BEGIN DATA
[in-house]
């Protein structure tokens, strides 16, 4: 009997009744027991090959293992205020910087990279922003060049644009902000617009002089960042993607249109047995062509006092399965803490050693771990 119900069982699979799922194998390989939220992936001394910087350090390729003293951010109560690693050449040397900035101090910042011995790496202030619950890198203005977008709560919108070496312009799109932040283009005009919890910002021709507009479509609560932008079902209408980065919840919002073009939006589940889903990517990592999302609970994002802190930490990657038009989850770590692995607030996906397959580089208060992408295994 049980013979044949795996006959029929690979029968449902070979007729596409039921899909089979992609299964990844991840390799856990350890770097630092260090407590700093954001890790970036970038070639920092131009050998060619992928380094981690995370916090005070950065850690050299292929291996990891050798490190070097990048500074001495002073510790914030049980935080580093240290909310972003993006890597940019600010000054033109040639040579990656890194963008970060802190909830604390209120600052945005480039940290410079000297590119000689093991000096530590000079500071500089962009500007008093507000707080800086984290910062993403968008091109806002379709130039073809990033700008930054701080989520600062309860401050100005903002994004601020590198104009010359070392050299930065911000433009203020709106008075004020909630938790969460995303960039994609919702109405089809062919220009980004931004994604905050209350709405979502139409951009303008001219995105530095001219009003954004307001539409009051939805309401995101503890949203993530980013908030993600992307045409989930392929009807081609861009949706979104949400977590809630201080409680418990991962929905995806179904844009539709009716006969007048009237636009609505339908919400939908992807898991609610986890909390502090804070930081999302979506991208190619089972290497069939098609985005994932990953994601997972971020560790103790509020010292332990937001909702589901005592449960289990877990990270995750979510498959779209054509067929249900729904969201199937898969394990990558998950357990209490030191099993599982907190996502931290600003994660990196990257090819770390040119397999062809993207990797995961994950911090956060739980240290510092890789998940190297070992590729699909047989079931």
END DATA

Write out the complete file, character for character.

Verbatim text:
[in-house]
């Protein structure tokens, strides 16, 4: 009997009744027991090959293992205020910087990279922003060049644009902000617009002089960042993607249109047995062509006092399965803490050693771990 119900069982699979799922194998390989939220992936001394910087350090390729003293951010109560690693050449040397900035101090910042011995790496202030619950890198203005977008709560919108070496312009799109932040283009005009919890910002021709507009479509609560932008079902209408980065919840919002073009939006589940889903990517990592999302609970994002802190930490990657038009989850770590692995607030996906397959580089208060992408295994 049980013979044949795996006959029929690979029968449902070979007729596409039921899909089979992609299964990844991840390799856990350890770097630092260090407590700093954001890790970036970038070639920092131009050998060619992928380094981690995370916090005070950065850690050299292929291996990891050798490190070097990048500074001495002073510790914030049980935080580093240290909310972003993006890597940019600010000054033109040639040579990656890194963008970060802190909830604390209120600052945005480039940290410079000297590119000689093991000096530590000079500071500089962009500007008093507000707080800086984290910062993403968008091109806002379709130039073809990033700008930054701080989520600062309860401050100005903002994004601020590198104009010359070392050299930065911000433009203020709106008075004020909630938790969460995303960039994609919702109405089809062919220009980004931004994604905050209350709405979502139409951009303008001219995105530095001219009003954004307001539409009051939805309401995101503890949203993530980013908030993600992307045409989930392929009807081609861009949706979104949400977590809630201080409680418990991962929905995806179904844009539709009716006969007048009237636009609505339908919400939908992807898991609610986890909390502090804070930081999302979506991208190619089972290497069939098609985005994932990953994601997972971020560790103790509020010292332990937001909702589901005592449960289990877990990270995750979510498959779209054509067929249900729904969201199937898969394990990558998950357990209490030191099993599982907190996502931290600003994660990196990257090819770390040119397999062809993207990797995961994950911090956060739980240290510092890789998940190297070992590729699909047989079931």